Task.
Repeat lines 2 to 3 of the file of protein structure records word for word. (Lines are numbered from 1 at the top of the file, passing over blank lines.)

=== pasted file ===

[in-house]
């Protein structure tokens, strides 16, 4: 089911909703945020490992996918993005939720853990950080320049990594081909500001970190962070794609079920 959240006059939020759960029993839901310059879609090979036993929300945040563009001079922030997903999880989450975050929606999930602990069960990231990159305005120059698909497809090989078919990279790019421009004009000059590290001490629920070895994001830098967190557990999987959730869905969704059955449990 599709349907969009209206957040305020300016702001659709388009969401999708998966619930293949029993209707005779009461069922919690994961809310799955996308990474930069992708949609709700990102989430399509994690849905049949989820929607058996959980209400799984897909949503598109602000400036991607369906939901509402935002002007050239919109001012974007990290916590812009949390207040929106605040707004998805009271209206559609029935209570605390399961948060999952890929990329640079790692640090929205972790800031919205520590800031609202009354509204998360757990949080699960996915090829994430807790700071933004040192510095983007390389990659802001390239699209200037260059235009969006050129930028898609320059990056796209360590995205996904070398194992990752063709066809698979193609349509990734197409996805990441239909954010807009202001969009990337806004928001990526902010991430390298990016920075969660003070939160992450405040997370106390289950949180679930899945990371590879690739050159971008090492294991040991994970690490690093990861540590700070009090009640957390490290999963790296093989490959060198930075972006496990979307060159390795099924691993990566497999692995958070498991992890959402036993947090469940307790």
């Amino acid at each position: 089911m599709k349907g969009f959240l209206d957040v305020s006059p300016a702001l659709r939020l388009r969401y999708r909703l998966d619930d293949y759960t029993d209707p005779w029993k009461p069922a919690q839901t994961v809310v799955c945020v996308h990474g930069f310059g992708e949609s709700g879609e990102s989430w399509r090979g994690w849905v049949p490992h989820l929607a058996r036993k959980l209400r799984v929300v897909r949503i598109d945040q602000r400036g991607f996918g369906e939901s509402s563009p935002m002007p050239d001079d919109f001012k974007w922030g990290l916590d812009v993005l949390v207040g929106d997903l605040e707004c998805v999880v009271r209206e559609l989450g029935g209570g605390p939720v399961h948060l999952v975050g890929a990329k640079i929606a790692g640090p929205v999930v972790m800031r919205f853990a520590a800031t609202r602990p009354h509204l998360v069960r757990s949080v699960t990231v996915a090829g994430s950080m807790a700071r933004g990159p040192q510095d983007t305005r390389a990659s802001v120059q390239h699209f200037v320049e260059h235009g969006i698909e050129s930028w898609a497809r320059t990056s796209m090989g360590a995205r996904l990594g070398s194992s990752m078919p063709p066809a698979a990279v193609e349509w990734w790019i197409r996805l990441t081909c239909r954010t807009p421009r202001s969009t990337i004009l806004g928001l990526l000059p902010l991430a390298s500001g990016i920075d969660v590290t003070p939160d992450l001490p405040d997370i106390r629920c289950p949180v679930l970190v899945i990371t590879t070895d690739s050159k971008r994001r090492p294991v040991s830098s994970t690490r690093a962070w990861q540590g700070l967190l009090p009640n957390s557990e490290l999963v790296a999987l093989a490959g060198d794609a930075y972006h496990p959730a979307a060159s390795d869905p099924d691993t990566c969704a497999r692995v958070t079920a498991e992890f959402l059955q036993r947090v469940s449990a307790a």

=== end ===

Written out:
């Protein structure tokens, strides 16, 4: 089911909703945020490992996918993005939720853990950080320049990594081909500001970190962070794609079920 959240006059939020759960029993839901310059879609090979036993929300945040563009001079922030997903999880989450975050929606999930602990069960990231990159305005120059698909497809090989078919990279790019421009004009000059590290001490629920070895994001830098967190557990999987959730869905969704059955449990 599709349907969009209206957040305020300016702001659709388009969401999708998966619930293949029993209707005779009461069922919690994961809310799955996308990474930069992708949609709700990102989430399509994690849905049949989820929607058996959980209400799984897909949503598109602000400036991607369906939901509402935002002007050239919109001012974007990290916590812009949390207040929106605040707004998805009271209206559609029935209570605390399961948060999952890929990329640079790692640090929205972790800031919205520590800031609202009354509204998360757990949080699960996915090829994430807790700071933004040192510095983007390389990659802001390239699209200037260059235009969006050129930028898609320059990056796209360590995205996904070398194992990752063709066809698979193609349509990734197409996805990441239909954010807009202001969009990337806004928001990526902010991430390298990016920075969660003070939160992450405040997370106390289950949180679930899945990371590879690739050159971008090492294991040991994970690490690093990861540590700070009090009640957390490290999963790296093989490959060198930075972006496990979307060159390795099924691993990566497999692995958070498991992890959402036993947090469940307790």
């Amino acid at each position: 089911m599709k349907g969009f959240l209206d957040v305020s006059p300016a702001l659709r939020l388009r969401y999708r909703l998966d619930d293949y759960t029993d209707p005779w029993k009461p069922a919690q839901t994961v809310v799955c945020v996308h990474g930069f310059g992708e949609s709700g879609e990102s989430w399509r090979g994690w849905v049949p490992h989820l929607a058996r036993k959980l209400r799984v929300v897909r949503i598109d945040q602000r400036g991607f996918g369906e939901s509402s563009p935002m002007p050239d001079d919109f001012k974007w922030g990290l916590d812009v993005l949390v207040g929106d997903l605040e707004c998805v999880v009271r209206e559609l989450g029935g209570g605390p939720v399961h948060l999952v975050g890929a990329k640079i929606a790692g640090p929205v999930v972790m800031r919205f853990a520590a800031t609202r602990p009354h509204l998360v069960r757990s949080v699960t990231v996915a090829g994430s950080m807790a700071r933004g990159p040192q510095d983007t305005r390389a990659s802001v120059q390239h699209f200037v320049e260059h235009g969006i698909e050129s930028w898609a497809r320059t990056s796209m090989g360590a995205r996904l990594g070398s194992s990752m078919p063709p066809a698979a990279v193609e349509w990734w790019i197409r996805l990441t081909c239909r954010t807009p421009r202001s969009t990337i004009l806004g928001l990526l000059p902010l991430a390298s500001g990016i920075d969660v590290t003070p939160d992450l001490p405040d997370i106390r629920c289950p949180v679930l970190v899945i990371t590879t070895d690739s050159k971008r994001r090492p294991v040991s830098s994970t690490r690093a962070w990861q540590g700070l967190l009090p009640n957390s557990e490290l999963v790296a999987l093989a490959g060198d794609a930075y972006h496990p959730a979307a060159s390795d869905p099924d691993t990566c969704a497999r692995v958070t079920a498991e992890f959402l059955q036993r947090v469940s449990a307790a």